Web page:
A Stereo Amplifier Or An A/V Receiver For Your Home Entertainment System?

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There are two types of components that are practically driving any home entertainment system.

These are the A/V receiver and the stereo amplifier. If you think they are the same based on the way they look, we assure you they aren’t. Depending on the way you are planning to use your home entertainment system you will buy either an A/V receiver or a stereo amplifier.
On one side, they have some similar features, but they also have some specific features on their own the other component doesn’t have.

Let’s take a closer look at the differences between the A/V receiver and the stereo amplifier.

The Differences between an A/V Receiver and a Stereo Amplifier

A/V Receivers Can Handle Both Audio and Video

As the name suggests the A/V receiver can handle both audio and video signals. At the same time, it can receive these signals from several different sources like CD or DVD players, game consoles, radio and so on.

After it receives the signals the A/V receiver can send them to different devices like speakers and TV or projector or CD player. Besides displaying video signals the A/V receiver has the ability to emit the audio signal that comes with it. So practically the A/V receiver can handle both audio and video signals, while the stereo amplifier can handle audio-only.

Stereo Amplifiers Can Handle Just Audio

As you may guess the key role of the stereo amplifier is to amplify audio. We usually connect it to an audio source that then sends audio signals to the amp. The role of the stereo amp is to amplify that sound and make it better in several different ways and then send that sound to the speakers.

Depending on the wattage power of the amp the volume will be higher or lower. For example, if the stereo amplifier has higher wattage power you can expect louder and clearer sound.

Sound Quality

In terms of sound quality, the stereo amp does a better job mainly because it’s its primary purpose.

It is designed to connect and regulate just audio. So, if you are going to use your home entertainment system mainly for listening to music then a stereo amplifier is a better option.

Surround Sound

In most cases, the A/V receiver has a minimum of 5 integrated audio amps plus a subwoofer preamp output. This allows a 5.1 channel system to be configured and experience all the advantages of surround sound in your home theatre. Therefore, we highly recommend visiting the Audioreputation blog to see what is the most recommended A/V receiver for movies and music.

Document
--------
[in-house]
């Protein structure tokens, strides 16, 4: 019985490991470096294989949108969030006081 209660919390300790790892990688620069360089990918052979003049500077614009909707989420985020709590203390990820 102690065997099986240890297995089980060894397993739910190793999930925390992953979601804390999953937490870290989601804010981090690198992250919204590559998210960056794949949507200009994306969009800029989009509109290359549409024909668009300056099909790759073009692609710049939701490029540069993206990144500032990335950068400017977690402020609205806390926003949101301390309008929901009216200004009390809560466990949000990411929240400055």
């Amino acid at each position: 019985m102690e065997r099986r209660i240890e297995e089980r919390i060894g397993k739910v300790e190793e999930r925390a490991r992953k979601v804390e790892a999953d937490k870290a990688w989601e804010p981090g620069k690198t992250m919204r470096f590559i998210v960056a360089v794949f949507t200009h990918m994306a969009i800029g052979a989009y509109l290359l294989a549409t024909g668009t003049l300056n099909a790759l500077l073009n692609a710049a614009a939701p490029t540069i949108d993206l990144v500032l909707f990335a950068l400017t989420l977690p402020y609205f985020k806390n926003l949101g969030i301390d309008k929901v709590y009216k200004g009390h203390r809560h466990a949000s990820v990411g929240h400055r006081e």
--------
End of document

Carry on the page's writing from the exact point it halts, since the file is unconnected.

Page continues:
On the other hand, the stereo amplifier has just two integrated amps and based on that you can configure just a 2-channel speaker configuration. Because of this, a stereo amplifier can’t be used for surround sound systems and at the same time it doesn’t support sound processing.

HDMI Support

If you are interested in HDMI connectivity, we can say that every A/V receiver supports this type of connection. This type of connection enables transmission of video and audio signals for resolutions up to 1080p. Of course, today we have HDMI connections that support 4k video and HDR video as well.

Digital or Analog Audio

The A/V receiver will do a great job decoding surround audio for the DTS groups or Dolby Digital. They are practically a standard for Blu-ray or DVD discs, streaming services and some TV programs. Based on this we can conclude that the A/V receiver can easily handle analogue and digital audio. On the other hand, when we speak about stereo amplifiers, coaxial and digital optical audio systems are being incorporated by the manufacturers for better flexibility and support.

The sad thing though is that they still don’t support or can’t handle DTS surround sound or Dolby Digital signals. The best they can do is two-channel PCM audio signals. Basically, it practically means that the stereo amplifier will have some limits in handling digital audio, while analog audio won’t be a problem.

Radio Tuner

Generally, stereo amplifiers don’t come with integrated FM radio or AM/FM tuners. On the other hand, the A/V receiver usually has an integrated tuner.

What to Choose Between Those Two?

As you can see, although there are some similarities between an A/V receiver and a stereo amplifier, there are some important differences as well. If you can’t decide you can even have them both in your home theatre system. And depending on the way you want to use your home entertainment system; you can use either one of them. If you are into video, you will normally use the A/V receiver to enjoy the movie and boost your movie-watching experience. One the other hand, if you just want to listen to music you can use the stereo amplifier and you will be more than satisfied with your listening experience.


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